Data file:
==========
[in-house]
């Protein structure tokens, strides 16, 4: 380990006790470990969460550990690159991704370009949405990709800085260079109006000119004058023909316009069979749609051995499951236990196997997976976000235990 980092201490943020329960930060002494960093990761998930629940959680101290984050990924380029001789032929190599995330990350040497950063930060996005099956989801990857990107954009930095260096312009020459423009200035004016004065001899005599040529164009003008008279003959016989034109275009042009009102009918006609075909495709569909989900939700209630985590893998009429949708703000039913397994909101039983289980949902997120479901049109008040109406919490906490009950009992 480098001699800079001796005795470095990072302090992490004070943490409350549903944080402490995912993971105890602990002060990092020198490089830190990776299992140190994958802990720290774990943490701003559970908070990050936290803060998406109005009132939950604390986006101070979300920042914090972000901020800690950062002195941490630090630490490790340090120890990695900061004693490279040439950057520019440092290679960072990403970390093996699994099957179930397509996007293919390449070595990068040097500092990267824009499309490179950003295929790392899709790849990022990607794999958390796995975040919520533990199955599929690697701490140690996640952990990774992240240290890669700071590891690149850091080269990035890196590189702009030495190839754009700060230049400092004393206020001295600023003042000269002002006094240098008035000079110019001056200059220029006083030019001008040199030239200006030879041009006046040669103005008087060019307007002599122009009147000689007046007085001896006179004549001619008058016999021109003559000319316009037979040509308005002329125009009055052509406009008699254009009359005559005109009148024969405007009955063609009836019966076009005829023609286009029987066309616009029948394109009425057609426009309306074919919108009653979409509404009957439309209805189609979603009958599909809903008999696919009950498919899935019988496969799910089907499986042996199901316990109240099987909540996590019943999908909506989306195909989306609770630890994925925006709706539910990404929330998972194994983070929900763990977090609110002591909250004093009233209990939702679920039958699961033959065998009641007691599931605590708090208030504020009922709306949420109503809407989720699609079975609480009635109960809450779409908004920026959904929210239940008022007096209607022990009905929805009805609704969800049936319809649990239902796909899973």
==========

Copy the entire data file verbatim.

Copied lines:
[in-house]
């Protein structure tokens, strides 16, 4: 380990006790470990969460550990690159991704370009949405990709800085260079109006000119004058023909316009069979749609051995499951236990196997997976976000235990 980092201490943020329960930060002494960093990761998930629940959680101290984050990924380029001789032929190599995330990350040497950063930060996005099956989801990857990107954009930095260096312009020459423009200035004016004065001899005599040529164009003008008279003959016989034109275009042009009102009918006609075909495709569909989900939700209630985590893998009429949708703000039913397994909101039983289980949902997120479901049109008040109406919490906490009950009992 480098001699800079001796005795470095990072302090992490004070943490409350549903944080402490995912993971105890602990002060990092020198490089830190990776299992140190994958802990720290774990943490701003559970908070990050936290803060998406109005009132939950604390986006101070979300920042914090972000901020800690950062002195941490630090630490490790340090120890990695900061004693490279040439950057520019440092290679960072990403970390093996699994099957179930397509996007293919390449070595990068040097500092990267824009499309490179950003295929790392899709790849990022990607794999958390796995975040919520533990199955599929690697701490140690996640952990990774992240240290890669700071590891690149850091080269990035890196590189702009030495190839754009700060230049400092004393206020001295600023003042000269002002006094240098008035000079110019001056200059220029006083030019001008040199030239200006030879041009006046040669103005008087060019307007002599122009009147000689007046007085001896006179004549001619008058016999021109003559000319316009037979040509308005002329125009009055052509406009008699254009009359005559005109009148024969405007009955063609009836019966076009005829023609286009029987066309616009029948394109009425057609426009309306074919919108009653979409509404009957439309209805189609979603009958599909809903008999696919009950498919899935019988496969799910089907499986042996199901316990109240099987909540996590019943999908909506989306195909989306609770630890994925925006709706539910990404929330998972194994983070929900763990977090609110002591909250004093009233209990939702679920039958699961033959065998009641007691599931605590708090208030504020009922709306949420109503809407989720699609079975609480009635109960809450779409908004920026959904929210239940008022007096209607022990009905929805009805609704969800049936319809649990239902796909899973």